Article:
The Other Woman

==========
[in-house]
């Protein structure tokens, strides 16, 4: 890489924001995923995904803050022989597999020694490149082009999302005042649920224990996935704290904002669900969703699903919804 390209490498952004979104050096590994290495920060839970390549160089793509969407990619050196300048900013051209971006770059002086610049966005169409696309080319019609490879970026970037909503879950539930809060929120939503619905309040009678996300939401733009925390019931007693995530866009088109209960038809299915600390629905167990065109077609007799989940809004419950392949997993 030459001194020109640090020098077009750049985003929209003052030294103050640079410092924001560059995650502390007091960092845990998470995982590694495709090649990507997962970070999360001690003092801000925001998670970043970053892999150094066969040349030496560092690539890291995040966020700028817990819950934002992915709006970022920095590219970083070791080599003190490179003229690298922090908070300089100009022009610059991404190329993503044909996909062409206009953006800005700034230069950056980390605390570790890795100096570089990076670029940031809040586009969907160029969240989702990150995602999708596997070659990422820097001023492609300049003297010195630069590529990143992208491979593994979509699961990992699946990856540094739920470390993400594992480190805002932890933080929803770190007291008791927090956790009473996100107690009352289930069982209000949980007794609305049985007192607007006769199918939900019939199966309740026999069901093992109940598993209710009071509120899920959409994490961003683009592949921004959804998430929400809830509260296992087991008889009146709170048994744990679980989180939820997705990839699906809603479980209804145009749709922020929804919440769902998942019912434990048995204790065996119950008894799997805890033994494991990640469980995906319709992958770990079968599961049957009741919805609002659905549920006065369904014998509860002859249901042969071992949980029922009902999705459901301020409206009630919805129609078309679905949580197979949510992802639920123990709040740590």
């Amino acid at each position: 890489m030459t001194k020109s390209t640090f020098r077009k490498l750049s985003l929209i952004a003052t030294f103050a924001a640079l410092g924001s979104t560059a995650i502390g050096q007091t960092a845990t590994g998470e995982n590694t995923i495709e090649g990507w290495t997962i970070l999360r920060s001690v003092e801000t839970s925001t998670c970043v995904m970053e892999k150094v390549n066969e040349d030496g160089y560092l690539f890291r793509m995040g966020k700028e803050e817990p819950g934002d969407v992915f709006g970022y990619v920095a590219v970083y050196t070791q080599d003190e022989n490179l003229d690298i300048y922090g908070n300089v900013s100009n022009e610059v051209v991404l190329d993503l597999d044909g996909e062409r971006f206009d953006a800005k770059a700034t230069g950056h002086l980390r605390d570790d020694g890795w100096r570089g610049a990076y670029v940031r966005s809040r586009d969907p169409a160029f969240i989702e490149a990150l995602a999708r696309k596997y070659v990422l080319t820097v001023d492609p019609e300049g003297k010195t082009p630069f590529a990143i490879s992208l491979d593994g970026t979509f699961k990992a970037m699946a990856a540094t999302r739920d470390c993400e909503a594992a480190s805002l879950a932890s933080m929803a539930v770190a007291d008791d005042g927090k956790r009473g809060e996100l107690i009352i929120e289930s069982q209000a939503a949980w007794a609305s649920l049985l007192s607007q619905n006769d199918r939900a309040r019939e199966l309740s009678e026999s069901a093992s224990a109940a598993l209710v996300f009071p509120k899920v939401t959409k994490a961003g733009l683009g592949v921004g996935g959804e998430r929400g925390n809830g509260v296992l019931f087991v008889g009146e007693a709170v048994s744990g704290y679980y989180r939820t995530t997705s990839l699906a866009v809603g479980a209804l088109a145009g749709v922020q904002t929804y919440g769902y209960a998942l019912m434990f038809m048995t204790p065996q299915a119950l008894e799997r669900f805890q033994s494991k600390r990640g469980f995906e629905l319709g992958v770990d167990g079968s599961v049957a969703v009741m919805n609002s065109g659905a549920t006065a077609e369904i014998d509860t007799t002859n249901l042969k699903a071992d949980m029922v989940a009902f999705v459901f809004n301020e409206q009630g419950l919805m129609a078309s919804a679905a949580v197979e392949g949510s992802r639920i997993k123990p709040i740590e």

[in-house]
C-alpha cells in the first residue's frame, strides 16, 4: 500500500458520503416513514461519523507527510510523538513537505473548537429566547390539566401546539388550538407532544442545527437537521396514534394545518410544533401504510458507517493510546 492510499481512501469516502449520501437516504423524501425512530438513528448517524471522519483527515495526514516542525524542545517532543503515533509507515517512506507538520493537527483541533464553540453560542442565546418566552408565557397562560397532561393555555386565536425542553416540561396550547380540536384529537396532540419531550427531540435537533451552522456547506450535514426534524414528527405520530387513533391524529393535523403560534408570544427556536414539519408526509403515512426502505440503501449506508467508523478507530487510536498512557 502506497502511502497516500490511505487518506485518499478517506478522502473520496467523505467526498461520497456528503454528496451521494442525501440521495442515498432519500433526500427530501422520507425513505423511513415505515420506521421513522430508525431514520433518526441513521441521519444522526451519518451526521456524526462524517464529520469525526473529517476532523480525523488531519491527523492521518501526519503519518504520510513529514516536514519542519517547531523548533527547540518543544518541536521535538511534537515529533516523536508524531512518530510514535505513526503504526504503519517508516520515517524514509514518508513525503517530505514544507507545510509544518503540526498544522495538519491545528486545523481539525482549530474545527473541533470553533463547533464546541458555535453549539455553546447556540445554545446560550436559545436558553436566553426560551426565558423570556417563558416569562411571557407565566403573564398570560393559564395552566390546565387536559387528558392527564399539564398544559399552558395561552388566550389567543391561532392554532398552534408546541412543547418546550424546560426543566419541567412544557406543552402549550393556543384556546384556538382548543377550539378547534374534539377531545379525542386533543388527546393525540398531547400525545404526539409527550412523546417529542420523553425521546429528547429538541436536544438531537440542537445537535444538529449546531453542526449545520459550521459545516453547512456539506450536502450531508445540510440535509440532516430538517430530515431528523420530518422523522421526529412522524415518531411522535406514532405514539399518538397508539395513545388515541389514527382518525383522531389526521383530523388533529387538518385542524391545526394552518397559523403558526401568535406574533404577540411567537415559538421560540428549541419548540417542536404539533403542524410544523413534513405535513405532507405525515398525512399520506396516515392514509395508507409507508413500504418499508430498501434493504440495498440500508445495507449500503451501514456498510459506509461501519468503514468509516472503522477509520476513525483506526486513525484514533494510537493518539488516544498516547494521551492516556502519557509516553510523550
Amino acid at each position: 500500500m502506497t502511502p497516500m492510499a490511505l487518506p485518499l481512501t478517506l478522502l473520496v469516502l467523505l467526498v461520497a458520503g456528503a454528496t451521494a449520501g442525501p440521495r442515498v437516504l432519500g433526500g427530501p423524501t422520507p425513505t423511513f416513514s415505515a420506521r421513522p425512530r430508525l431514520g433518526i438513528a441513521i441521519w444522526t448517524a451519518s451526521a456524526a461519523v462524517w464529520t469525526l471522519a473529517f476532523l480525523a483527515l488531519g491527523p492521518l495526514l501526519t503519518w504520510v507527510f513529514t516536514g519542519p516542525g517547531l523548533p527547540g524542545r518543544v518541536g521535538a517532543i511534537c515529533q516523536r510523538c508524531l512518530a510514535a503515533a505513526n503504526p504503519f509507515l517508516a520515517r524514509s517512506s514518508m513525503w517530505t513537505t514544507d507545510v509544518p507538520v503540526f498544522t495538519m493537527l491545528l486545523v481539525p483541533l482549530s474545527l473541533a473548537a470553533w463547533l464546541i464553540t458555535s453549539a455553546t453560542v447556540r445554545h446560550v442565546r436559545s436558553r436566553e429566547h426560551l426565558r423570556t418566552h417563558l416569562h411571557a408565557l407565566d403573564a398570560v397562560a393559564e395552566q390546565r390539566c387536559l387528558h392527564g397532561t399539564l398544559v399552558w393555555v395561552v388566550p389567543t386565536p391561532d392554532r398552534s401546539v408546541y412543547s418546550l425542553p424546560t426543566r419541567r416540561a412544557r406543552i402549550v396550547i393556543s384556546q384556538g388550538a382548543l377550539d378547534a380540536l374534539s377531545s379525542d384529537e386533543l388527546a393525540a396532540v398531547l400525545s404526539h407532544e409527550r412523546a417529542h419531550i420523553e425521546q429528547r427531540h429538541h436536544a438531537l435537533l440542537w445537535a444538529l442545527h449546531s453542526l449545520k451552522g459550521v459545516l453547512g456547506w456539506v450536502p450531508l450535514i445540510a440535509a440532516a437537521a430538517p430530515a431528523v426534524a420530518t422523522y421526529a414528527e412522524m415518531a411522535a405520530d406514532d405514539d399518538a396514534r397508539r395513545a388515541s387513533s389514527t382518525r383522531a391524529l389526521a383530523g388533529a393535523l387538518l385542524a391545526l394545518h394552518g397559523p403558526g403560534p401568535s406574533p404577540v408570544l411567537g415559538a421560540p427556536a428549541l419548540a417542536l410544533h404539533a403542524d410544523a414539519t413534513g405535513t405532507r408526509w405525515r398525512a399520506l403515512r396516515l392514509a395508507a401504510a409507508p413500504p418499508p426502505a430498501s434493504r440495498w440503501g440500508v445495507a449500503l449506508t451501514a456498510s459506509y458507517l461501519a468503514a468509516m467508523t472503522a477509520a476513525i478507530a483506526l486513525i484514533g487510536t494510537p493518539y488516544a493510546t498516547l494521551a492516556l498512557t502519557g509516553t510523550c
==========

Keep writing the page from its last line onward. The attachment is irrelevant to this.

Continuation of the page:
THE OTHER WOMAN An adaptation of Love and Other Impossible Pursuits, Ayelet Waldman's novel of Upper Manhattan entitlement and sanctimony, this minor 2009 Toronto Film Festival entry has been dusted off to capitalize on insatiable, inexplicable Natalie Portmania. Portman, who also executive-produced, stars as Emilia Greenleaf, the home wrecker of the title who becomes the second wife of Jack (Scott Cohen), a senior partner at the law firm where she works as an associate. Soon after they wed, their newborn dies, leaving Emilia, who's apparently given up her career entirely, to misdirect her grief while enduring both the neuroses of Jack's highly strung 8-year-old son, William (Charlie Tahan), and the fury of his ex-spouse, Carolyn (Lisa Kudrow, pleasingly aggro). Director Don Roos (The Opposite of Sex, Happy Endings), who also scripted, wobbles tonally, sometimes disastrously: A memorial walk in Central Park for those who've lost infants at first cruelly invites derision before being validated as healing, only to then spiral into petulant tears and recriminations. Though lazily mocking hypervigilant parenting, the film treats the moldiest clichés — "We all end up marrying our fathers anyway"; "It's the people who love you you're the hardest on" — as gospel. Portman, neither courageous nor complex enough to fully embody an often unlikable character, succeeds merely in enervating us. (Melissa Anderson) (Music Hall)
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